The public is largely unaware of what goes on in the back of an ambulance. An “Advanced Life Support” or “ALS” ambulance is staffed by at least one paramedic and combines the care of an Emergency Room with the care of an Intensive Care Unit. Paramedics have the abilities to administer close to sixty emergency medications, perform limited emergency surgery skills, receive training in and perform the same Advanced Cardiac Life Support skills as physicians, and bring close to the first hour of emergency room care to wherever their patient happens to be. Paramedic training is college level education that takes almost four years of intensive class work to attain licensure and then takes well over one hundred hours of continuing education to maintain per licensure cycle. Basic Life Support, or “BLS” ambulances staffed by EMTs provide life-saving stabilization skills and front-line emergency medications for the most severe of medical emergencies. Both are your best friend when you need them. Most communities have realized cost-savings for little detriment by combining ALS resources with BLS resources, such as by staffing an ambulance with one Paramedic and one EMT, or by sending a Paramedic ambulance out with a BLS first-response unit. There are other models as well. The bigger cities tend to use all ALS resources, with Paramedics on fire apparatus responding with dual paramedic ambulance. While this is the model most favored by the firefighters’ union, ongoing research shows that this most-expensive method may actually prove detrimental to patient outcomes. Communities need to become familiar with how their ambulance service is being delivered, the companies or organizations that deliver it, and the capabilities that their ambulances have. A solution that works for one jurisdiction may not necessarily work for another. The public has to get involved because at this point, everything is at stake.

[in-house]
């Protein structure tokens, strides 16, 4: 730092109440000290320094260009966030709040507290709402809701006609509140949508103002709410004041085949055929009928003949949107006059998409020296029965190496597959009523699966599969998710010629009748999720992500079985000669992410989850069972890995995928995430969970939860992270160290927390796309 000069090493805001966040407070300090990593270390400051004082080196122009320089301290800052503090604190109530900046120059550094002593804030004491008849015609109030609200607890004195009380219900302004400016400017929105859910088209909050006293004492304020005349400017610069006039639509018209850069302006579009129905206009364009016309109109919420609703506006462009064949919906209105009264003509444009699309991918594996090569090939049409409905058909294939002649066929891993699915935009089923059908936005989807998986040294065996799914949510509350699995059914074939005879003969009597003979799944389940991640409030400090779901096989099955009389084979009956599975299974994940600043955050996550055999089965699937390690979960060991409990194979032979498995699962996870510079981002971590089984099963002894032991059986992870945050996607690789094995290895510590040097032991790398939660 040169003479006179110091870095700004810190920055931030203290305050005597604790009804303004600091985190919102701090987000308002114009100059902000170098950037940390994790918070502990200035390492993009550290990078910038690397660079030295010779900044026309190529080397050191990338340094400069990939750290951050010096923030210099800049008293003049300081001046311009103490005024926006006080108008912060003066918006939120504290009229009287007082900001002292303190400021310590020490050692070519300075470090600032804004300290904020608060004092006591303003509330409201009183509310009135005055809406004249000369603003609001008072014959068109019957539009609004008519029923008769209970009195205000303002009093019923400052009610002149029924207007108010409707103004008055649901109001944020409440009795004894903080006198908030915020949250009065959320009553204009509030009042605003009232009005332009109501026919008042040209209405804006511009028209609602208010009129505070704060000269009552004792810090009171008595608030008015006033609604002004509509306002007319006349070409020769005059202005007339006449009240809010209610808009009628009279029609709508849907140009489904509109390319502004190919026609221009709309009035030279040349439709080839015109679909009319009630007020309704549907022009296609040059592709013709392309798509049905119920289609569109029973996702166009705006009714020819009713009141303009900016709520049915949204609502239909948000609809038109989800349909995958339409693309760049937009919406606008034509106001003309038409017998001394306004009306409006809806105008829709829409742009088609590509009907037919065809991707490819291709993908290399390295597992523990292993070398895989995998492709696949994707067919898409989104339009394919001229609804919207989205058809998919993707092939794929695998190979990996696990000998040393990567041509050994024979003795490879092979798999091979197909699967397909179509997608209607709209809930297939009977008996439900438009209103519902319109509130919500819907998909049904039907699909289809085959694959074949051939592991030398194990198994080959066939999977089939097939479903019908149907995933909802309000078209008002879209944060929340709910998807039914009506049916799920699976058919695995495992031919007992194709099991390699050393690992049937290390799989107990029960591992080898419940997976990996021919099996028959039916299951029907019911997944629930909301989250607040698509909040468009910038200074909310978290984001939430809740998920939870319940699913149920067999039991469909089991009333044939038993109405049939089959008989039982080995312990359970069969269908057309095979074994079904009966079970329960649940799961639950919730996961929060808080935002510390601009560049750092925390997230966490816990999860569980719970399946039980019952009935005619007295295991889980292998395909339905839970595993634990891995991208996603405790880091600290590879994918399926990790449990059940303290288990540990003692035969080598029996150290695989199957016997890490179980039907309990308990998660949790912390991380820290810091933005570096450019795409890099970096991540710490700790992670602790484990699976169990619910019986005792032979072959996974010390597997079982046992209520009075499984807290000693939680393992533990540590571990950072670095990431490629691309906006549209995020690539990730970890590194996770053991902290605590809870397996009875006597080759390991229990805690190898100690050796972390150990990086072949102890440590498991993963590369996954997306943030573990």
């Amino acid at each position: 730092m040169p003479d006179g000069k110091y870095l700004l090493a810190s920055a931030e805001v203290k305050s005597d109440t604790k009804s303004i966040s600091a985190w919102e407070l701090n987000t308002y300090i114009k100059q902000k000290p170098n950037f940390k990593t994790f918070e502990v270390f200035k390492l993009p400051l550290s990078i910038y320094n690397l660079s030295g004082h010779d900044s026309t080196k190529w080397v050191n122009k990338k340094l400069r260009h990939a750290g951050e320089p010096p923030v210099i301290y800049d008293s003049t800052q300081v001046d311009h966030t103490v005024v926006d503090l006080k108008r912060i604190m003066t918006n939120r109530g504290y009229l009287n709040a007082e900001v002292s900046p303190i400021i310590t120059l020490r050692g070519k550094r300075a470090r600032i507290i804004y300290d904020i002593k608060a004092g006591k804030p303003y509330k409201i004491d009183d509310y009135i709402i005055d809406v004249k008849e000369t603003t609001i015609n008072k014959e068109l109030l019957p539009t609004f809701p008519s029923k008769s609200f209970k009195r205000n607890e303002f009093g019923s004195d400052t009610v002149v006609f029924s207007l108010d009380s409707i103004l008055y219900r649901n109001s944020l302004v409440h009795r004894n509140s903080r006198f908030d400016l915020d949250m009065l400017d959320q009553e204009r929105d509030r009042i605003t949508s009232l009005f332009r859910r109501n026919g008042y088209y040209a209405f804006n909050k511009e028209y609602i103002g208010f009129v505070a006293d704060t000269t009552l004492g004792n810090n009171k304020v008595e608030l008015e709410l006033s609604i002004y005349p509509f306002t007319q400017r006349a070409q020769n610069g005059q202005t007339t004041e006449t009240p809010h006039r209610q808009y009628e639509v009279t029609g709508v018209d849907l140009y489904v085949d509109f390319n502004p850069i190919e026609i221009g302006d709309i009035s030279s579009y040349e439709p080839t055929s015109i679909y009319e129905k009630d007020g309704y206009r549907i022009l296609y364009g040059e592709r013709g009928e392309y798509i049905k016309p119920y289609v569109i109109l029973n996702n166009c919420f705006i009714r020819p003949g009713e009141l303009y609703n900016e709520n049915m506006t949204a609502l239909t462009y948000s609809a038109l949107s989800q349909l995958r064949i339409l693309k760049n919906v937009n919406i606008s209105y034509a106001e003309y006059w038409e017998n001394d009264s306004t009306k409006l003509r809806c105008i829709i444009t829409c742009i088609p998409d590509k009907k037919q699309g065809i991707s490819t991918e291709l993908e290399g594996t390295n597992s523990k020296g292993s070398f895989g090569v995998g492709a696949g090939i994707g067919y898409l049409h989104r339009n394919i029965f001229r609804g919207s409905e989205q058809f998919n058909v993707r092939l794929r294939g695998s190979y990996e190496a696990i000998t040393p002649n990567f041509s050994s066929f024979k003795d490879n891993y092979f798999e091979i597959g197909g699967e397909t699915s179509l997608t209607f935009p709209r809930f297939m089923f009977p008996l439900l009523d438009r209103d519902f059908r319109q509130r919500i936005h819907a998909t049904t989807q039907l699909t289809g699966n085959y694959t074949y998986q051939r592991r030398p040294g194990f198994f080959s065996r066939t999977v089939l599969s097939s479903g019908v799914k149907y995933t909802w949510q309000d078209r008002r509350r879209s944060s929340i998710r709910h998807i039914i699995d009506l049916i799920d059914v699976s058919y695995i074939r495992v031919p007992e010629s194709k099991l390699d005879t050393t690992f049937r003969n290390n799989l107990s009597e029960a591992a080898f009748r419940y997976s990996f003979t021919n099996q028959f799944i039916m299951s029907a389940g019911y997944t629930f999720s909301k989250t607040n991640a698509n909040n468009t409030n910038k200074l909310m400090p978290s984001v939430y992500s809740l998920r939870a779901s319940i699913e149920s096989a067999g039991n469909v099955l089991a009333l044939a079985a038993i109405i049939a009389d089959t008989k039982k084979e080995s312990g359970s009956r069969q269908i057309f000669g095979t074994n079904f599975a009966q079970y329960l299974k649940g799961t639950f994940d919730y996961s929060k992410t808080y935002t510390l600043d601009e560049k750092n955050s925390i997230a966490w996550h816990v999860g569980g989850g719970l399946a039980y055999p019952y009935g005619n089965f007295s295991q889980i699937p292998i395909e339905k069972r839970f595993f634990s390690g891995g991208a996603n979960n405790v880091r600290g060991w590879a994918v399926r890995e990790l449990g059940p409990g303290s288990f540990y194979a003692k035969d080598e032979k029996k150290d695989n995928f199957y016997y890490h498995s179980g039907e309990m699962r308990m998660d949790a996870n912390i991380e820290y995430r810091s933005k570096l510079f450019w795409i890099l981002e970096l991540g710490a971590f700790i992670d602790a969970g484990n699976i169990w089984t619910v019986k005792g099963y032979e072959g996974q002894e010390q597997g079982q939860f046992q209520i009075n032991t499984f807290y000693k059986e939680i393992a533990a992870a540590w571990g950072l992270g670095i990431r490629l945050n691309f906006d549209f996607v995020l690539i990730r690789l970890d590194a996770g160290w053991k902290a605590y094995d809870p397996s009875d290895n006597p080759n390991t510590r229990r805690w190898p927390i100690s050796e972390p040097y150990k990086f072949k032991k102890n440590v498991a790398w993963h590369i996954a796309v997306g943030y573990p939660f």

It is important to note that ambulances are not limited only to 911 emergency responses. Paramedics are experts in acute care and are the masters or mobile healthcare. Ambulances, by definition, move patients from point “A” to point “B”. These points need not always be from an emergency scene to the emergency room. A good deal of ambulance services provide non-emergency transportation services for patients too weak to travel by any other means. This may be to and from nursing homes for routine appointments, hospital discharges, or even to doctor’s appointments as well as for myriad other reasons. In urban areas, entire private ambulance companies use this as their sole mission. In smaller areas, the community ambulance services use these non-emergent transports as revenue generators to supplement their 911 emergency coverage. For the most part, these services are paid for by Medicare and Medicaid as the patients who are sick enough to need an ambulance as their sole mode of transportation are too sick to work and too sick to generate any income or to have insurance. For their part, Medicare and Medicaid do their best to deny and withhold whatever payment they may finally decide to pay and have created labyrinths of paperwork and forms that must be completed perfectly so that they will agree to be billed. Laws also exist to disallow ambulance providers from ever billing the patients directly if Medicare or Medicaid decides not to pick up the tab, leaving the ambulance service to eat the cost of the transport. In my ambulance, I have to obtain four separate signatures from every patient every time so that my employer can either bill the patient or their insurance, or submit the claim to Medicare/Medicaid. Ever try to convince an unconscious patient to sign their name? What about their panicked spouse? The government has placed the same regulations on the ambulances that it has on the hospitals and clinics. However, it doesn’t work in the pre-hospital environment. Where a hospital emergency room has the ability to provide clerical staff, I have to tend to my dying patient while convincing them to sign a form.